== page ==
*I refuse to use stock photos of children using technology to support this post. Only because I grow tired of stock photography.

Study, Technology, and Social Interaction

I have issues with this study (and the journalism that reported it) that linked smartphone use and improved test scores in at-risk secondary school students, but I don’t want to ignore what they are trying to do. Basically, the study outlined the results of a program that did the following:

  1. identified at-risk, low-income (not always synonymous) students
  2. gave them smartphones (presumably with some instruction and pre-installed educational applications)
  3. students connect with their peers and receive additional instruction (need to know more about this additional instruction)
  4. over the course of time, test scores on standardized tests (math sections) improved by 30%

Although one must look at the role of Qualcomm in this study with some discernment, kudos to them for giving it a whirl. I have tended to avoid the “give them technology” approach to development projects (and this is most certainly an educational development project, like many in ICT4D, regardless of its location in the US) as the technology often supplants the system (formal education) it was meant to support or the project is designed in a way that has remains a perpetual PR pilot project (never scales and when the funding is drawn out, it dies). Either way, I won’t fault Qualcomm for doing what they can; good on them. Opportunity is opportunity and access is access and good on them for acknowledging that the socialization that the technology allows for is more important than the technology itself (although they can’t inherently be separated).

Technology as Anointing of Interest

But what interested me when I read this post was the role of the introduced technology as motivator itself. I am curious to see more studies on this, but the introduction of technology essentially acts as a signifier (for both the student and the society at large) that this individual is

  1. worthy (of being chosen)
  2. being acknowledged (as in being paid attention to)
  3. has now received implicit expectations of improvement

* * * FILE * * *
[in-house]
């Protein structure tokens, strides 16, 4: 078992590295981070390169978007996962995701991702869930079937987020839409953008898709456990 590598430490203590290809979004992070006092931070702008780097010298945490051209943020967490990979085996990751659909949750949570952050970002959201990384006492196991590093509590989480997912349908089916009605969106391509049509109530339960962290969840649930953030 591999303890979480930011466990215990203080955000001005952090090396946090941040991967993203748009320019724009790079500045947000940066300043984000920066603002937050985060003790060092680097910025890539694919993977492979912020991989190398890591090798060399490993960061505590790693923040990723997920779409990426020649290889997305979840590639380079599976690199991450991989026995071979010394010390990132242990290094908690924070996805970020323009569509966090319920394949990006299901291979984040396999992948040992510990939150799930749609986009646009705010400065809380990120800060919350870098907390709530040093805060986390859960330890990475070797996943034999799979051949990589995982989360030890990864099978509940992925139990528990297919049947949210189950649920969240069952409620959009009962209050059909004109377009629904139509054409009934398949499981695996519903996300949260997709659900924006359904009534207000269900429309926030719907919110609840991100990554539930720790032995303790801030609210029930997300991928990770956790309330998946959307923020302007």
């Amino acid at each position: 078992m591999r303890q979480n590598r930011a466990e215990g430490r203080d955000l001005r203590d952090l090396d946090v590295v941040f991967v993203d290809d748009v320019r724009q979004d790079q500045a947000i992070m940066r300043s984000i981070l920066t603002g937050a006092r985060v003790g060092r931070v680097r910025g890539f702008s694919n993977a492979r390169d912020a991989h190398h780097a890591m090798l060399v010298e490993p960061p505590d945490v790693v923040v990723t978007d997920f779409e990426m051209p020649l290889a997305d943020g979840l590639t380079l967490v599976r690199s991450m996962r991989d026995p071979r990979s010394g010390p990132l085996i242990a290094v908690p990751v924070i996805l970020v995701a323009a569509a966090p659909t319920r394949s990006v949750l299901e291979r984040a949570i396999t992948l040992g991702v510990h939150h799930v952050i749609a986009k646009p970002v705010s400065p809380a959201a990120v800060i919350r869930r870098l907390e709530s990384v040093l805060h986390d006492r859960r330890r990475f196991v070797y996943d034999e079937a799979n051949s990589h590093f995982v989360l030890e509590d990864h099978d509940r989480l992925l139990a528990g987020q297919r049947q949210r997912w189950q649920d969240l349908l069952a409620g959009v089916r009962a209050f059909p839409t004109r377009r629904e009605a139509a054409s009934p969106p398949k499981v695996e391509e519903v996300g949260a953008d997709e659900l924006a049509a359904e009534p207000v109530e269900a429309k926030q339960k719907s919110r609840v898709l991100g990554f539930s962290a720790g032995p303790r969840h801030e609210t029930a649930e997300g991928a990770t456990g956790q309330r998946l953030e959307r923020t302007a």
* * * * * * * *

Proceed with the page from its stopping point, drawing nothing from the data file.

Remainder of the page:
So, the technology becomes an artefact of sorts, a social bestowing of interest onto the individual student. It means something to both society and the individual. Rather than what the technology can do for the student (and it can do considerable things), I fear it is quite difficult to isolate the variable of what the technology itself actually means to the student rather than what the technology itself can do. To receive a ‘gift’ from society (as represented through the school or the outside agency administering the project) is to enlarge the projection of significance on/of the individual. They broaden their social identity from mattering merely to their families, teachers, and their friends (if they are fortunate) to a larger, largely unseen society. That effect is profound, but incredibly difficult to observe and identify.

Imagine these gifts (a smartphone no less) sort of raining down from heaven directed towards my development. Why me? I must be special or have something. What should I do? Prove I was worth it. The incredible learning capital of social expectation. So, I am curious to learn more about how the introduction of foreign technology (ie, not previously existing in the context under observation) influences the expectations of that context. The technology certainly provides something for sure, but there is a social issue here that is at play in these types of studies.

By Michael Gallagher

My name is Michael Sean Gallagher. I am a Lecturer in Digital Education at the Centre for Research in Digital Education at the University of Edinburgh. I am Co-Founder and Director of Panoply Digital, a consultancy dedicated to ICT and mobile for development (M4D); we have worked with USAID, GSMA, UN Habitat, Cambridge University and more on education and development projects. I was a researcher on the Near Futures Teaching project, a project that explores how teaching at The University of Edinburgh unfold over the coming decades, as technology, social trends, patterns of mobility, new methods and new media continue to shift what it means to be at university. Previously, I was the Research Associate on the NERC, ESRC, and AHRC Global Challenges Research Fund sponsored GCRF Research for Emergency Aftershock Forecasting (REAR) project. I was an Assistant Professor at Hankuk University of Foreign Studies (한국외국어대학교) in Seoul, Korea. I have also completed a doctorate at University College London (formerly the independent Institute of Education, University of London) on mobile learning in the humanities in Korea.

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